Although probiotics and prebiotics sound very similar, they actually carry out different roles in our digestive systems. Prebiotic fibers are non-digestible parts of foods that, when ingested, go through our small intestine undigested and are fermented once reaching the large colon. The process of fermentation feeds bacteria colonies which are beneficial to our digestive systems, increasing our health and reducing the risk of disease.
Probiotics, however, are live beneficial bacteria which are created naturally through the process of fermentation in food. You can also find them in pill form, and as an ingredient in health drinks or yoghurt.
Lactobacillus is the most common probiotic and can be found in yoghurt as well as other fermented foods. This can help against diarrhea and may also provide help for people who are lactose intolerant.
Bifidobacterium is also found in many dairy products, and can ease the symptoms of irritable bowel syndrome (IBS) and conditions related to IBS.
Probiotics are often recommended by health professionals and their benefits are widely known. They have been known to help ease the symptoms of gastrointestinal problems, both natural and those caused as a side effect from the use of medication. It’s also been known to decrease bacterial growth that leads to yeast infections.
The benefits of prebiotics, however, are more along the lines of multiplying helpful bacteria which are already in the gut, consequentially decreasing the risk of disease and improving general well-being. Prebiotic fiber is not quite as fragile as probiotic bacteria, since it’s unaffected by heat, time, or even stomach acid. And the fermentation process doesn’t change from person to person, it stays constant.
All in all, a good intake of both probiotics and prebiotics is beneficial and highly recommended for everyone.
The Difference Between Prebiotics and Probiotics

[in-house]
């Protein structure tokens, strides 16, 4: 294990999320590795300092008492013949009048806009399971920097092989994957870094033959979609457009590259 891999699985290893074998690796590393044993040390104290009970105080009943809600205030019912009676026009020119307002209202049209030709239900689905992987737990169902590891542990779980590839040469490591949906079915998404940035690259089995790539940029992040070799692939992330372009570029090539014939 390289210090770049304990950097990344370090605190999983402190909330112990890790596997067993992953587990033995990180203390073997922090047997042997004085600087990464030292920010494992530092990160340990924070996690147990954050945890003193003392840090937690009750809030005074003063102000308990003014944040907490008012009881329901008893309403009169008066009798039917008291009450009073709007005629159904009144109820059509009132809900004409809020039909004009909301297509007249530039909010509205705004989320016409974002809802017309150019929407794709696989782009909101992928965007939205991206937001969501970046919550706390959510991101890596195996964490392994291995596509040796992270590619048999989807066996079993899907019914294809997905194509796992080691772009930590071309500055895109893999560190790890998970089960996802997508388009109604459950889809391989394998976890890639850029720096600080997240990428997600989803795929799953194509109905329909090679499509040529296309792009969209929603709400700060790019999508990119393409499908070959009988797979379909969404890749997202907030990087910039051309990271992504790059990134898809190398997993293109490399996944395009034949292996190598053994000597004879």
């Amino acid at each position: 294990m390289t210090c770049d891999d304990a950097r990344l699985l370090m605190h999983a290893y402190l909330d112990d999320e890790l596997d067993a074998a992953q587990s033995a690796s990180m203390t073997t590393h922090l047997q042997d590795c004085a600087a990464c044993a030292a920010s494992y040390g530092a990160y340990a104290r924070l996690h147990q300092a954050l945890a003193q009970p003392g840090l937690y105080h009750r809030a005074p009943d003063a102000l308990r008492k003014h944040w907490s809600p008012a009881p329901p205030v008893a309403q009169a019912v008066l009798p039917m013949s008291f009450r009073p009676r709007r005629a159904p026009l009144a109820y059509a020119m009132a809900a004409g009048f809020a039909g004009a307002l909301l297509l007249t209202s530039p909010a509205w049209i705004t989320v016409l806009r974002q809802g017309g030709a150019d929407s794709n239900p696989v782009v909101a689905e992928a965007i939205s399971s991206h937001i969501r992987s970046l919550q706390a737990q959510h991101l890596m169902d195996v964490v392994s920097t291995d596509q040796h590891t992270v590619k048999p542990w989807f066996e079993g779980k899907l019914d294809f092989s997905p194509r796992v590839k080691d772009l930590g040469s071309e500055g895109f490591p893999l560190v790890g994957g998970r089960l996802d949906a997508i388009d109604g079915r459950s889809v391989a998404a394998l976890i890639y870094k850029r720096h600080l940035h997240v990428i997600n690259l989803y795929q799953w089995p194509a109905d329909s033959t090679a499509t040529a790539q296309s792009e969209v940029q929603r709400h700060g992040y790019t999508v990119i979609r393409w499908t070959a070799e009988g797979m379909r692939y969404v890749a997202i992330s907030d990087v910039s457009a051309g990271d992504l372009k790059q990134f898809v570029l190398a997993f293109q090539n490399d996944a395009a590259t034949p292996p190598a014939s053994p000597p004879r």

Now you may be wondering “can I take probiotics and prebiotics together?” The answer is yes. They have different functions and will not harm your or cancel each other out in any way. There are, as a matter of fact, a good many foods that will provide you with both probiotics and prebiotics simultaneously.
They both assist our digestive systems and mental as well as overall health, but the largest difference between them is that probiotics contain live organisms which have already fermented and are digestible, while prebiotics are specialized plant fibers which aren’t digestible and make their way through your intestine and ferment in your lower colon.
Probiotics have multiple functions, such as reducing the risk of antibiotic-diarrhea by 60 percent, increasing gastrointestinal health, and even alleviating symptoms of depression. There is less research available on prebiotics than there is on probiotics, yet some of the benefits are apparent. As well as supporting a healthy gut and digestive system, prebiotics help us absorb calcium, change the speed with which we process carbohydrates, and support the growth of probiotic bacteria in the gut which potentially enhances the metabolism and digestion.
It’s important to keep in mind that there are a whole lot of different types of supplements. Lactobacillus, for example, has about 12 species out of 120 that are used as probiotics. Not to mention there are also varying types of bacteria, which allows for an overwhelming variety of probiotics.
This is why it’s important to know what your condition is and exactly what you’re trying to treat. That will make it a whole lot easier to choose exactly the right probiotic or prebiotic for your specific case. It’s advisable to ask for advice from your doctor or even a dietitian if you feel you need to up your intake of probiotics or prebiotics.